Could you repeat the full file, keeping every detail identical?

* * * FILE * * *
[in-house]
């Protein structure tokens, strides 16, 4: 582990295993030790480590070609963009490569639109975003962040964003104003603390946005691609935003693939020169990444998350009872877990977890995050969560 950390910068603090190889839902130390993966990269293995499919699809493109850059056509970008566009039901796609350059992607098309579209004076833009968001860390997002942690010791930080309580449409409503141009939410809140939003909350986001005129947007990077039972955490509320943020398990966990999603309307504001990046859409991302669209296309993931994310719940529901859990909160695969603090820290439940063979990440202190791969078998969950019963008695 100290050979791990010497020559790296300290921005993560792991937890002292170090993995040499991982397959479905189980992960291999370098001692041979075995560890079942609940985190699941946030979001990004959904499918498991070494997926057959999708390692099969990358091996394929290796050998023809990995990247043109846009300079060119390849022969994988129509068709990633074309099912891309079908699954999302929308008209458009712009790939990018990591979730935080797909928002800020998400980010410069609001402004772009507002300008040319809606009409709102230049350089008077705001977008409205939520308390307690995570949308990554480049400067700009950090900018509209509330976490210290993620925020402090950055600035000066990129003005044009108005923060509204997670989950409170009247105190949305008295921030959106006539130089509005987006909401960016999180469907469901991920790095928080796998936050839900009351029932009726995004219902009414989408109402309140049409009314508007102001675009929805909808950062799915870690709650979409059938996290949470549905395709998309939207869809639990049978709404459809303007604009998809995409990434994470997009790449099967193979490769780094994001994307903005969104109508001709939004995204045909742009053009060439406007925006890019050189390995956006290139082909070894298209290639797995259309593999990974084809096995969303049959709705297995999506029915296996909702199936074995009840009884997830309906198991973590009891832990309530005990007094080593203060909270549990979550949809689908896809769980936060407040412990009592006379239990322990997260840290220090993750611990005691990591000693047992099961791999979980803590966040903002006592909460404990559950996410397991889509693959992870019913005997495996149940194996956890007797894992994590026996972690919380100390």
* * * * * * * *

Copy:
[in-house]
């Protein structure tokens, strides 16, 4: 582990295993030790480590070609963009490569639109975003962040964003104003603390946005691609935003693939020169990444998350009872877990977890995050969560 950390910068603090190889839902130390993966990269293995499919699809493109850059056509970008566009039901796609350059992607098309579209004076833009968001860390997002942690010791930080309580449409409503141009939410809140939003909350986001005129947007990077039972955490509320943020398990966990999603309307504001990046859409991302669209296309993931994310719940529901859990909160695969603090820290439940063979990440202190791969078998969950019963008695 100290050979791990010497020559790296300290921005993560792991937890002292170090993995040499991982397959479905189980992960291999370098001692041979075995560890079942609940985190699941946030979001990004959904499918498991070494997926057959999708390692099969990358091996394929290796050998023809990995990247043109846009300079060119390849022969994988129509068709990633074309099912891309079908699954999302929308008209458009712009790939990018990591979730935080797909928002800020998400980010410069609001402004772009507002300008040319809606009409709102230049350089008077705001977008409205939520308390307690995570949308990554480049400067700009950090900018509209509330976490210290993620925020402090950055600035000066990129003005044009108005923060509204997670989950409170009247105190949305008295921030959106006539130089509005987006909401960016999180469907469901991920790095928080796998936050839900009351029932009726995004219902009414989408109402309140049409009314508007102001675009929805909808950062799915870690709650979409059938996290949470549905395709998309939207869809639990049978709404459809303007604009998809995409990434994470997009790449099967193979490769780094994001994307903005969104109508001709939004995204045909742009053009060439406007925006890019050189390995956006290139082909070894298209290639797995259309593999990974084809096995969303049959709705297995999506029915296996909702199936074995009840009884997830309906198991973590009891832990309530005990007094080593203060909270549990979550949809689908896809769980936060407040412990009592006379239990322990997260840290220090993750611990005691990591000693047992099961791999979980803590966040903002006592909460404990559950996410397991889509693959992870019913005997495996149940194996956890007797894992994590026996972690919380100390």